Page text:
The birth of a child is one of the most exciting moments in their parents’ lives. While a natural vaginal birth is healthier for the mother and child, unexpected medical complications can arise. An emergency cesarean section or C-section may be medically necessary, especially when the mother or infant is in distress during labor.
The attending physician should recognize those signs of distress immediately. Otherwise, it could put the mother and infant at tremendous risk, which can result in devastating consequences.
What are the consequences and risks of a delayed C-section?
When a mother is in distress during labor, her blood pressure can increase exponentially. The stress from the labor could rupture her uterus, resulting in excessive and severe bleeding. The mother can even suffer an infection. A delayed C-section can cause critical damage to the fetus. Below are the potential risks and consequences a fetus may suffer because of a delayed C-section:
- Permanent brain injury to the baby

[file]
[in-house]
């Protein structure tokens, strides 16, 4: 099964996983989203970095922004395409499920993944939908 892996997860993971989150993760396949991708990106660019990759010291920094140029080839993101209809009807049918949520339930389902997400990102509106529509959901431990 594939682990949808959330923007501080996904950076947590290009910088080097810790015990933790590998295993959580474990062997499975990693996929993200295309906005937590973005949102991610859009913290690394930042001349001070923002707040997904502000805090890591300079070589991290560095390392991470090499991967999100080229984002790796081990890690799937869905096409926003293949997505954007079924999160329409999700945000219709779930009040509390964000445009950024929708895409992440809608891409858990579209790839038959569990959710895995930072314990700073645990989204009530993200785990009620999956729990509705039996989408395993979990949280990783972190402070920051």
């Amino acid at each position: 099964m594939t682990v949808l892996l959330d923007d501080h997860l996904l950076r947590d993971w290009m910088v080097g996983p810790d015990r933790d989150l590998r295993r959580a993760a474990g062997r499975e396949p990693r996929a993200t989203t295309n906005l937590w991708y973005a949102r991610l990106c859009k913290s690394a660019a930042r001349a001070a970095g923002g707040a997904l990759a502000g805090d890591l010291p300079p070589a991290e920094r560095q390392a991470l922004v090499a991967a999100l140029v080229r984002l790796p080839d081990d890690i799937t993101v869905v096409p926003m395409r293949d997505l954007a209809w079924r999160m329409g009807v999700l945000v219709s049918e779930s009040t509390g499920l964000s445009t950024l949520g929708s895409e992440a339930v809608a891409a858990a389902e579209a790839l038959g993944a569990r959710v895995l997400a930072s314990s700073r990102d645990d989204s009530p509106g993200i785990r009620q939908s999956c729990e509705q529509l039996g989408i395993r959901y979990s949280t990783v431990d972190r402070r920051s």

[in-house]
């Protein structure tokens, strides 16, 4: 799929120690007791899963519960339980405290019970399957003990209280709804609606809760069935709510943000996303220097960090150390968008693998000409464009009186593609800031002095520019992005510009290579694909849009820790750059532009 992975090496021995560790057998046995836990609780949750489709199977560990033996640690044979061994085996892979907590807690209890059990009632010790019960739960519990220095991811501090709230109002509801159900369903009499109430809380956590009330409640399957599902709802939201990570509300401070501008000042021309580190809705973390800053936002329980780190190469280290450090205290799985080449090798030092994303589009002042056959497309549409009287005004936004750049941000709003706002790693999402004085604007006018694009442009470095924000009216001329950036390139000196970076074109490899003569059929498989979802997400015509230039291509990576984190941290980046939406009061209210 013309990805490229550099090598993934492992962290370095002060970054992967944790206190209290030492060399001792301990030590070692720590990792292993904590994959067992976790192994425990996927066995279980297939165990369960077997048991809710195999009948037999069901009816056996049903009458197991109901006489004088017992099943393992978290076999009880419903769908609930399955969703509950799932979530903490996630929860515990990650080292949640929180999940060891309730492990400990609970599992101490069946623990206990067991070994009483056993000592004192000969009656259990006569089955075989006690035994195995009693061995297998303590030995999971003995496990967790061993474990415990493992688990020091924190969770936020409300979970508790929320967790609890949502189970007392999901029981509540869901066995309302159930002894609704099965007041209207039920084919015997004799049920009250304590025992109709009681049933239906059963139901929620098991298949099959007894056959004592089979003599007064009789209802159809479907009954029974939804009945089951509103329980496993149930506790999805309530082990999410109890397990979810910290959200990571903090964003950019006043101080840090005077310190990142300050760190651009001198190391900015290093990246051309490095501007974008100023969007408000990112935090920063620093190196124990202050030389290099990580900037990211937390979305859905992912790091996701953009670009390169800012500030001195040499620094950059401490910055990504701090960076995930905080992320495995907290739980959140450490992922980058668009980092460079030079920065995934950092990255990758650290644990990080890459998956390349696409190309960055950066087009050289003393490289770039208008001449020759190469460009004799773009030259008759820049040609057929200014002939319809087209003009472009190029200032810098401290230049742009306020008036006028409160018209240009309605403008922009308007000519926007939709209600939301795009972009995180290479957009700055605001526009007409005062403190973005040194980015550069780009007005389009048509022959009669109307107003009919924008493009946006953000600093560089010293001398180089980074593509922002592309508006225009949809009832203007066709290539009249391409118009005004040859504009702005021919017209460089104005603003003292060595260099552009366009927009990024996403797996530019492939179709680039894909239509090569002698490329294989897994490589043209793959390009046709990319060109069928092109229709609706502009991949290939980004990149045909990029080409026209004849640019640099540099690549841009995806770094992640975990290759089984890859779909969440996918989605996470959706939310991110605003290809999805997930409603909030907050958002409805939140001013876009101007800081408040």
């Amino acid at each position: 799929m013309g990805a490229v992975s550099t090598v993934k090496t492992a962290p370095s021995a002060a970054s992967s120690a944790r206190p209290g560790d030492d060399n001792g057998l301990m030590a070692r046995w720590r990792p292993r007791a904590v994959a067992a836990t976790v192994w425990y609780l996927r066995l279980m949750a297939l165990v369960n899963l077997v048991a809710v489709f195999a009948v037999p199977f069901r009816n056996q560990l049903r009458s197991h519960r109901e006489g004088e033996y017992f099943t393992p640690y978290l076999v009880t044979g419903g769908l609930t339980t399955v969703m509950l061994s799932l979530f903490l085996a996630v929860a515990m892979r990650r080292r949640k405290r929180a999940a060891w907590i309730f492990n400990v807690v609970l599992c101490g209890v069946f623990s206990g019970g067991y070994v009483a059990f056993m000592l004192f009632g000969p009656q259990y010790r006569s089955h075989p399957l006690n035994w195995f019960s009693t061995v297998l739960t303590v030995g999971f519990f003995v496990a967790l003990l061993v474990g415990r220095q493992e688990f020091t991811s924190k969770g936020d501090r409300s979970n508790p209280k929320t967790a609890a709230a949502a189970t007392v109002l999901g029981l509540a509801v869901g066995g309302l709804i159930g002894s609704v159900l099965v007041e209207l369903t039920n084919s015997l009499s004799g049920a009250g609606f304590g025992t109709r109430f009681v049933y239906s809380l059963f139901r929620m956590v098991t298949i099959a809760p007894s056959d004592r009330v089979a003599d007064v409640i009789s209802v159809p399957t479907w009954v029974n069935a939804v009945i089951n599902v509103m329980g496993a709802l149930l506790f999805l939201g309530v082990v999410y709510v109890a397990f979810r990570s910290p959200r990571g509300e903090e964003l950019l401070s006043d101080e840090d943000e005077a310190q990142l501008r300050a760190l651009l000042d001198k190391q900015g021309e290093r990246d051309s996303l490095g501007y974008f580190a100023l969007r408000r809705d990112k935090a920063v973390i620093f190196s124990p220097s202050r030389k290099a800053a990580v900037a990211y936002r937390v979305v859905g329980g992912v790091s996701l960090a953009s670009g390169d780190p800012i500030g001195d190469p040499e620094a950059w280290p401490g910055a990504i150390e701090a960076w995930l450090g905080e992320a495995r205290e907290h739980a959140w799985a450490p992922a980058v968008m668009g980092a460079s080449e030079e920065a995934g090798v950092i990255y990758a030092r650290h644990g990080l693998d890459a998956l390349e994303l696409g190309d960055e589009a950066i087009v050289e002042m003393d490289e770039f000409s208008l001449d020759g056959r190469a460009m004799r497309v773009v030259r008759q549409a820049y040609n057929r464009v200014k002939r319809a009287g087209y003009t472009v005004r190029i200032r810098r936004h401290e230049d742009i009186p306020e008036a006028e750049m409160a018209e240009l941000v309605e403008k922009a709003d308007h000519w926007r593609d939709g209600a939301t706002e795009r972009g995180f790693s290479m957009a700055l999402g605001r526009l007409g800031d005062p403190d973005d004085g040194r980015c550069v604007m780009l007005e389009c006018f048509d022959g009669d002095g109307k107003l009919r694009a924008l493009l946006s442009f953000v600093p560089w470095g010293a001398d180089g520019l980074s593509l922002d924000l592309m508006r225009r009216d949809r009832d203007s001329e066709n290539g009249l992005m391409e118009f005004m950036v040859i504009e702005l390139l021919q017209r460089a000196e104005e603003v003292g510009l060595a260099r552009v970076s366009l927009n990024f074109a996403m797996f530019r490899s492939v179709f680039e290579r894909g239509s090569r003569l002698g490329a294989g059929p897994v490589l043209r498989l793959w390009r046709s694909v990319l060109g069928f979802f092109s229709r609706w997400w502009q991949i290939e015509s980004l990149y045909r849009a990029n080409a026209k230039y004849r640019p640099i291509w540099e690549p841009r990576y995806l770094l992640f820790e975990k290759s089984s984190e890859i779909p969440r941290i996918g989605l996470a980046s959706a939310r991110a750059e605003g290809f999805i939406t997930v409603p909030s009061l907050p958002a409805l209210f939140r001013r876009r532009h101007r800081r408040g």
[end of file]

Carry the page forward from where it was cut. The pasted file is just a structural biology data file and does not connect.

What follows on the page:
- Failure to establish breathing at birth (birth asphyxia)
- Cerebral palsy
- Cortical blindness
- Physical and mental developmental delays
- Organ failure
- Physical injuries
- Other birth defects
Fetal and maternal distress can happen anytime and progress quickly, which is why your attending physician should closely monitor you and your baby. Your physician should give you and your baby a medical standard of care, including identifying when an emergency C-section is a medical necessity and performing it.
Failure to detect maternal and fetal distress is negligence
The consequences of a delayed C-section are preventable when you eliminate the delay. When your physician fails to monitor the baby and mother for signs of distress and does not perform their duties as any reasonable physician would have, you can hold them accountable for medical negligence.